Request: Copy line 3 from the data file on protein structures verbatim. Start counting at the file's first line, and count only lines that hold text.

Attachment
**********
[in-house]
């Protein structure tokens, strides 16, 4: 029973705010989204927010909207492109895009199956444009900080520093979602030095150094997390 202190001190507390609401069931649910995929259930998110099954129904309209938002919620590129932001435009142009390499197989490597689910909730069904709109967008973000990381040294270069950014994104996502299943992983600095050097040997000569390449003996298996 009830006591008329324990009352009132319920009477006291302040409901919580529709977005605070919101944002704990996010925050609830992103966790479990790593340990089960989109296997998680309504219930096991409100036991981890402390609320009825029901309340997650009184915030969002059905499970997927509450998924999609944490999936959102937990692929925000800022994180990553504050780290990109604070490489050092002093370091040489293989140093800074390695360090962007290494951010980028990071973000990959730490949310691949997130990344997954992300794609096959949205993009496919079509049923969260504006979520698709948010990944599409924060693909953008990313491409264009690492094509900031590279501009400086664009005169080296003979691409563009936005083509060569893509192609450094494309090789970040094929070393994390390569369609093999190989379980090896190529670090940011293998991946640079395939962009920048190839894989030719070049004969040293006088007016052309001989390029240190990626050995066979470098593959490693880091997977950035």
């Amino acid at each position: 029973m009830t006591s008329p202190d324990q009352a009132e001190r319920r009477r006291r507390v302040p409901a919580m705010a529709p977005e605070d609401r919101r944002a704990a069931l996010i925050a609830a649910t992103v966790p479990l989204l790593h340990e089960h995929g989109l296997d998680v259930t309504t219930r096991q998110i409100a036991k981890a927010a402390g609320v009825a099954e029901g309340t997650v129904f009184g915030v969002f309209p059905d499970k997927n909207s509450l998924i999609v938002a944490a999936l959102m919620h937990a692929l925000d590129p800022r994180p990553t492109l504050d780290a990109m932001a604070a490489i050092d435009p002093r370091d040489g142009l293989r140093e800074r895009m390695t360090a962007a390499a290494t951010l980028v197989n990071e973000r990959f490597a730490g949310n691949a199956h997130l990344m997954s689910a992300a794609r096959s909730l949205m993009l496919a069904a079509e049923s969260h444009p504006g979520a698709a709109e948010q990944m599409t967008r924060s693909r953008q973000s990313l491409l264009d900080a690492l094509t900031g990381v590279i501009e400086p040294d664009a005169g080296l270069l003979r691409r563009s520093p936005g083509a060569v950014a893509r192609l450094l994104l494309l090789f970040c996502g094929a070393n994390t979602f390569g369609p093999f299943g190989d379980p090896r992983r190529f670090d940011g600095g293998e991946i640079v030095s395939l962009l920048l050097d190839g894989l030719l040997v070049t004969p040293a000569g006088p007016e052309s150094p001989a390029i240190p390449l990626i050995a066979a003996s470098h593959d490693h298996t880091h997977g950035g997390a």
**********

């Amino acid at each position: 029973m009830t006591s008329p202190d324990q009352a009132e001190r319920r009477r006291r507390v302040p409901a919580m705010a529709p977005e605070d609401r919101r944002a704990a069931l996010i925050a609830a649910t992103v966790p479990l989204l790593h340990e089960h995929g989109l296997d998680v259930t309504t219930r096991q998110i409100a036991k981890a927010a402390g609320v009825a099954e029901g309340t997650v129904f009184g915030v969002f309209p059905d499970k997927n909207s509450l998924i999609v938002a944490a999936l959102m919620h937990a692929l925000d590129p800022r994180p990553t492109l504050d780290a990109m932001a604070a490489i050092d435009p002093r370091d040489g142009l293989r140093e800074r895009m390695t360090a962007a390499a290494t951010l980028v197989n990071e973000r990959f490597a730490g949310n691949a199956h997130l990344m997954s689910a992300a794609r096959s909730l949205m993009l496919a069904a079509e049923s969260h444009p504006g979520a698709a709109e948010q990944m599409t967008r924060s693909r953008q973000s990313l491409l264009d900080a690492l094509t900031g990381v590279i501009e400086p040294d664009a005169g080296l270069l003979r691409r563009s520093p936005g083509a060569v950014a893509r192609l450094l994104l494309l090789f970040c996502g094929a070393n994390t979602f390569g369609p093999f299943g190989d379980p090896r992983r190529f670090d940011g600095g293998e991946i640079v030095s395939l962009l920048l050097d190839g894989l030719l040997v070049t004969p040293a000569g006088p007016e052309s150094p001989a390029i240190p390449l990626i050995a066979a003996s470098h593959d490693h298996t880091h997977g950035g997390a």